Plumb Line #2: We Judge Our Success by Sending Capacity, Not Seating Capacity

Our God is a sending God. He sent his best into the world to save us. Jesus is referred to as “sent” forty-four times in the New Testament. After his resurrection, Jesus passed his identity on to his disciples: “As the Father has sent me, I am sending you” (John 20:21).

To follow Jesus is to be sent.

Jesus’ command to every disciple is to “go” (Matt. 28:19). We may not all go overseas, but we are all to be going. This means that if you are not going, you are not a disciple; and, church leader, if the people in our churches are not “going,” we are not doing our jobs. A church leader can have a large church with thousands of people attending, but if people are not going from it “outside the camp” (Heb 13:13), to pursue the mission and call of Christ, those leaders are delinquent in their duty.

Everyone who has received the gospel of reconciliation is sent to carry that gospel to others. Every believer is sent. You are either mission field or missionary.

Planting, investing, sending, and sacrificing are costly. It hurts. But the trajectory of discipleship is toward giving away, not taking in. As Dietrich Bonhoeffer famously said, “When Christ bids a man to follow, he bids him come and die.” Jesus did not say come and grow, but come and die. And he showed us what that means by his own example.

Why would it surprise us that God wants to use the same process in our ministries? It is not through our success that God saves the world, but through our sacrifice. He calls us first to an altar, not a platform.

His way of bringing life to the world is not by giving us numerical growth and gain that enriches our lives and exalts our name. His way is by bringing resurrection out of death. As Jesus said, “Unless a grain of wheat falls into the earth and dies, it remains alone; but if it dies, it bears much fruit” (John 12:24).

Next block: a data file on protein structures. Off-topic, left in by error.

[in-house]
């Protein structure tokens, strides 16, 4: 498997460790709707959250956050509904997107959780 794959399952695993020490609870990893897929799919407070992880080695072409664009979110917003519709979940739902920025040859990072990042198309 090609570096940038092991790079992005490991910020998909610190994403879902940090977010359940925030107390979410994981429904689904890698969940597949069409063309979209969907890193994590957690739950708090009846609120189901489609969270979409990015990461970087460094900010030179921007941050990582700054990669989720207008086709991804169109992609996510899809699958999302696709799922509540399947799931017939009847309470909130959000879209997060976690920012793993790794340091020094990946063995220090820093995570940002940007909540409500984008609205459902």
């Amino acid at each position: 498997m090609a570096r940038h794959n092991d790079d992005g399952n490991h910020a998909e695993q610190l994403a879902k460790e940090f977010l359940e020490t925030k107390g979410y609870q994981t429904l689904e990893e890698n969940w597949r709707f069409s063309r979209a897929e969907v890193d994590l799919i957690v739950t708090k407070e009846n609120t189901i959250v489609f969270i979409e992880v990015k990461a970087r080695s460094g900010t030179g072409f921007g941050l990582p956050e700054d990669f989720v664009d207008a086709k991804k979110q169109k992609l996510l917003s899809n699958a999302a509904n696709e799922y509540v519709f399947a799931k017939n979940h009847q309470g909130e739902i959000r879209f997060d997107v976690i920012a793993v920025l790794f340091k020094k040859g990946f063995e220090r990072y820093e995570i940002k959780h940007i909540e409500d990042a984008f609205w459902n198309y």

We live by losing. We gain by giving away. What we achieve by building our personal platform will never be as great as what God achieves through what we give away in faith.

The need for this kind of an approach is greater than ever. The “nones” in Western society (those who check “none” for religious affiliation) grow each year at an astounding rate. “Nones” don’t casually make their way back into church because the pastor is engaging, the music is cool, or the guest services are Disney-esque. They have to be reached outside the church. In the future, we will likely see fewer and fewer megachurches competing for larger pieces of a rapidly shrinking pie. Those who want to “grow the pie” will have to reach people outside the weekend services. This means empowering believers to carry the gospel outside of the church.

Furthermore, we are now seeing a flood of immigrants moving into our backyards, and we hear the voice of a culture crying out for a racial diversity they are unable to achieve. Many people find these trends frightening, but I believe that they present tremendous opportunities for the church. However, they will not be seized through going about church as normal.

Are we sufficient for the task? Like Ezekiel, standing before the valley of dry bones, we confess our inability, but we know that the Spirit of God can do through us all that he has determined.